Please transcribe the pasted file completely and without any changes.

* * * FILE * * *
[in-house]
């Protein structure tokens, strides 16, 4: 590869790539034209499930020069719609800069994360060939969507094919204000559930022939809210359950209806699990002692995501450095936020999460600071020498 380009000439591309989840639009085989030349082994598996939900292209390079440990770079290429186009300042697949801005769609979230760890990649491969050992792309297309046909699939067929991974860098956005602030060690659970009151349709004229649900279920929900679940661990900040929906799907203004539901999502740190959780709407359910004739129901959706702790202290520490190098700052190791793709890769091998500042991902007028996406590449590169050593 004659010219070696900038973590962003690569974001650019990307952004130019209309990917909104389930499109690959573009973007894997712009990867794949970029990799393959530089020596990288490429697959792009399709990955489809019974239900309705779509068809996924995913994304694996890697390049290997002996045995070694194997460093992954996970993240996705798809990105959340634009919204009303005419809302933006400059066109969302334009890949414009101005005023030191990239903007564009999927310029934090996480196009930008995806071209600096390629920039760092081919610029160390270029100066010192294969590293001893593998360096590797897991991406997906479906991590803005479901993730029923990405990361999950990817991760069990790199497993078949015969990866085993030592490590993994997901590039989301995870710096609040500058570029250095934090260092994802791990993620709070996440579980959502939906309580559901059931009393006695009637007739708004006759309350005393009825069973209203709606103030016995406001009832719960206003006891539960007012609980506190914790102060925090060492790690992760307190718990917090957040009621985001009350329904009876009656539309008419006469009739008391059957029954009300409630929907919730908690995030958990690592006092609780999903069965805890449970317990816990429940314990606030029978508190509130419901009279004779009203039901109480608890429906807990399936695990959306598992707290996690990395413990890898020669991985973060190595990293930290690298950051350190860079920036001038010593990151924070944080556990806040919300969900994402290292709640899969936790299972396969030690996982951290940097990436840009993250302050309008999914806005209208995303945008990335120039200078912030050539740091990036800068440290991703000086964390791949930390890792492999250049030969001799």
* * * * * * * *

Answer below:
[in-house]
């Protein structure tokens, strides 16, 4: 590869790539034209499930020069719609800069994360060939969507094919204000559930022939809210359950209806699990002692995501450095936020999460600071020498 380009000439591309989840639009085989030349082994598996939900292209390079440990770079290429186009300042697949801005769609979230760890990649491969050992792309297309046909699939067929991974860098956005602030060690659970009151349709004229649900279920929900679940661990900040929906799907203004539901999502740190959780709407359910004739129901959706702790202290520490190098700052190791793709890769091998500042991902007028996406590449590169050593 004659010219070696900038973590962003690569974001650019990307952004130019209309990917909104389930499109690959573009973007894997712009990867794949970029990799393959530089020596990288490429697959792009399709990955489809019974239900309705779509068809996924995913994304694996890697390049290997002996045995070694194997460093992954996970993240996705798809990105959340634009919204009303005419809302933006400059066109969302334009890949414009101005005023030191990239903007564009999927310029934090996480196009930008995806071209600096390629920039760092081919610029160390270029100066010192294969590293001893593998360096590797897991991406997906479906991590803005479901993730029923990405990361999950990817991760069990790199497993078949015969990866085993030592490590993994997901590039989301995870710096609040500058570029250095934090260092994802791990993620709070996440579980959502939906309580559901059931009393006695009637007739708004006759309350005393009825069973209203709606103030016995406001009832719960206003006891539960007012609980506190914790102060925090060492790690992760307190718990917090957040009621985001009350329904009876009656539309008419006469009739008391059957029954009300409630929907919730908690995030958990690592006092609780999903069965805890449970317990816990429940314990606030029978508190509130419901009279004779009203039901109480608890429906807990399936695990959306598992707290996690990395413990890898020669991985973060190595990293930290690298950051350190860079920036001038010593990151924070944080556990806040919300969900994402290292709640899969936790299972396969030690996982951290940097990436840009993250302050309008999914806005209208995303945008990335120039200078912030050539740091990036800068440290991703000086964390791949930390890792492999250049030969001799």